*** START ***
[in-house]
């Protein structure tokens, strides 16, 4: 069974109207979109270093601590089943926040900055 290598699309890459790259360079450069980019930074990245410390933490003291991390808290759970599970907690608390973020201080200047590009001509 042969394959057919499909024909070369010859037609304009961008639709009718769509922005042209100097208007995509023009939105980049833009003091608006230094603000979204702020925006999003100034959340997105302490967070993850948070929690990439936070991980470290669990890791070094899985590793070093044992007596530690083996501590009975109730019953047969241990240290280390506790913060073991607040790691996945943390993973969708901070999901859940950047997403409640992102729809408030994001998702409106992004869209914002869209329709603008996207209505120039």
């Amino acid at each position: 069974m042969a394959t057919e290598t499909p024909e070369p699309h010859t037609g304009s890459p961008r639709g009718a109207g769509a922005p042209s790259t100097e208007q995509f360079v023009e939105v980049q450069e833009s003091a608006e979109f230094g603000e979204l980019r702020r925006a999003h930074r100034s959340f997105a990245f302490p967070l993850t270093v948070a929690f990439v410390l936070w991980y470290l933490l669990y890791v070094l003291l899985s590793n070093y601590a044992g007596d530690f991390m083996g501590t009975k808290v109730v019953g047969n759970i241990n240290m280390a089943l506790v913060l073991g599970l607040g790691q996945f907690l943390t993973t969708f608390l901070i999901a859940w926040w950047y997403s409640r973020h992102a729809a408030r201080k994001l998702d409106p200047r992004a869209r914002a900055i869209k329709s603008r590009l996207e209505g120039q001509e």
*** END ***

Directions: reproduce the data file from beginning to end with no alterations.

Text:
[in-house]
């Protein structure tokens, strides 16, 4: 069974109207979109270093601590089943926040900055 290598699309890459790259360079450069980019930074990245410390933490003291991390808290759970599970907690608390973020201080200047590009001509 042969394959057919499909024909070369010859037609304009961008639709009718769509922005042209100097208007995509023009939105980049833009003091608006230094603000979204702020925006999003100034959340997105302490967070993850948070929690990439936070991980470290669990890791070094899985590793070093044992007596530690083996501590009975109730019953047969241990240290280390506790913060073991607040790691996945943390993973969708901070999901859940950047997403409640992102729809408030994001998702409106992004869209914002869209329709603008996207209505120039």
């Amino acid at each position: 069974m042969a394959t057919e290598t499909p024909e070369p699309h010859t037609g304009s890459p961008r639709g009718a109207g769509a922005p042209s790259t100097e208007q995509f360079v023009e939105v980049q450069e833009s003091a608006e979109f230094g603000e979204l980019r702020r925006a999003h930074r100034s959340f997105a990245f302490p967070l993850t270093v948070a929690f990439v410390l936070w991980y470290l933490l669990y890791v070094l003291l899985s590793n070093y601590a044992g007596d530690f991390m083996g501590t009975k808290v109730v019953g047969n759970i241990n240290m280390a089943l506790v913060l073991g599970l607040g790691q996945f907690l943390t993973t969708f608390l901070i999901a859940w926040w950047y997403s409640r973020h992102a729809a408030r201080k994001l998702d409106p200047r992004a869209r914002a900055i869209k329709s603008r590009l996207e209505g120039q001509e």